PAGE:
“A diamond is forever.”
“Diamonds are a girl’s best friend.”
“Diamond in the rough.”
“Coal under extreme pressure makes diamonds.”
Besides the mention of diamonds, what do these statements have in common? They are all pointing out the value and timeless quality of diamonds. Most people know that diamonds are bought and sold at a higher price than other gemstones, but not everyone knows that the shape, often called “cut,” of diamonds affects their price.
Before you learn exactly how diamond shapes affect value, it’s essential to clarify some definitions. The word “cut” is sometimes used interchangeably within the diamond market, especially conversationally by people who are buying and selling diamonds of their own rather than selling on behalf of a jeweler or retailer. When talking about diamonds, you might hear the phrase “diamond cut grade,” “cut quality,” “excellent/good/fair/poor cut.” This specific use of the word “cut” is not referring to the shape of a diamond; rather, it’s about how the stone is faceted to reflect light. A “brilliant cut” diamond isn’t just one available in one shape, but rather a form of faceting that can be applied to any diamond to make it especially sparkly. “Brilliant cut” is not to be confused with “round brilliant,” which is a specific type of diamond shape.
Still following? We know it can be confusing, but stay with us — it gets easier from here.
What Shapes Do Diamonds Come In?
While the cut grade of a diamond does affect its value, its shape is more often than not what the jeweler sees first.
Whether you’re buying or selling, or exchanging diamonds in Boston, whether loose or as part of a diamond ring or other piece, you are going to be met with a variety of options when it comes to how the actual stone looks. This is because there are as many ways to cut a diamond just as there are ways to design engagement rings — unlimited, depending only on your imagination. However, there are industry standards that are especially popular. The ten diamond cuts that are the most common are “Round Brilliant,” which is considered a standard cut, and nine other cuts considered “fancy cuts:”
The overwhelmingly popular Round Brilliant is easy to spot, and it’s beloved for good reason. The circular shape enhances the depth appearance of the diamond and really stands out on engagement rings. The name “Brilliant” should also tip you off that the default cut grade of this diamond makes it sparkle and stand out, with more facets than an average diamond.
A few more of these names are also as literal as they sound. Pear cut, Oval cut, and Heart cut diamonds are shaped like pear/teardrops, ovals, and hearts, respectively. However, naming the cuts of diamonds isn’t always as easy as taking a quick glance:
It may be tough to spot the difference between, say, an Asscher cut and a Radiant cut. However, a trained jeweler can tell the difference easily and will price the diamond accordingly.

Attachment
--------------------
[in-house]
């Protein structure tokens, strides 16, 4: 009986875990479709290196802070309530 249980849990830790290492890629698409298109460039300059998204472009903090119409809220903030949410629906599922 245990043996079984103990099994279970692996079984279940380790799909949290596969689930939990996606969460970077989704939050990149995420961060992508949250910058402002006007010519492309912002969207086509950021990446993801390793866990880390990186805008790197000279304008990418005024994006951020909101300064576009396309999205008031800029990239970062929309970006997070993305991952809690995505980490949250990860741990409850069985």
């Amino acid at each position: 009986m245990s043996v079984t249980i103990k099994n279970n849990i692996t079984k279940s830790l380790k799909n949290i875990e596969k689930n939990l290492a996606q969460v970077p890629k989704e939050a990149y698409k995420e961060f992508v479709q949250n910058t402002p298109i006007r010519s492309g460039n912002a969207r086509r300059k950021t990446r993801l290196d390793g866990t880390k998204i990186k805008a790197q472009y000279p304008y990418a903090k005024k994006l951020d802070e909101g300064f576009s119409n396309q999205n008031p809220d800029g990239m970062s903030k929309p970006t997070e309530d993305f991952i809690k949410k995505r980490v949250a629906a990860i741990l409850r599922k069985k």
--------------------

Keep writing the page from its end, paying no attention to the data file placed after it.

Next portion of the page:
What’s My Diamond Worth Based on Its Shape?
So when you’ve figured out the shape of diamond you’ll be buying or own a diamond you’re interested in selling, how do you know the value of the diamond? Essentially, the larger percentage of the rough diamond that is cut away during the creation process, the more money it’s worth.
For example, Princess cut diamonds are known to be more affordable. This is because this type of diamond uses closer to 80% of the diamond’s carat weight, and only 20% of the rest of the diamond has to be cut away. Meanwhile, with a Round Brilliant cut, more of the diamond’s carat weight is lost in the cutting process, meaning it will cost a buyer more as there is a higher price per carat.
In other words, the more finicky the diamond is to cut, the more it will be likely to cost. Along with the Princess cut, other lower-waste and thus lower-cost fancy cuts include the Asscher, Emerald, and Cushion cuts. Another factor where diamonds’ shapes affect their value lies in their popularity. Sometimes, less common cuts are valued more for their originality, or alternatively, high-demand shapes will be marked up accordingly, depending on the market.
What’s My Diamond Worth Based On Its Cut Quality?
While it may not be the first thing you immediately notice about a diamond ring, jewelers do place significant importance on cut quality, which we defined earlier. Selling your diamonds will almost certainly involve a jeweler taking a very close look at the depth and width of the cuts made in the stone and assessing where the diamond is on the scale of “Poor” all the way up to “Excellent” cut quality. This scale is more straightforward than evaluating diamonds based on their shape — it’s simply a fact that the higher cut quality a diamond is, the more its value increases.
How Do I Truly Know the Value of My Diamond?
Once you speak the language, it can be easier to get a good feeling for a ballpark value for your diamond(s). However, it is ultimately impossible for most people to take a guess at what their diamonds will be worth and get it right every time without the advanced knowledge and special skills that jewelers bring to the table. That’s why it’s best to have your diamonds examined by a professional, especially if you’re trying to sell them for cash. Consider selling your diamonds in Boston, MA, and reach out if you’re interested in investing in — or gaining income from — a piece of “forever.”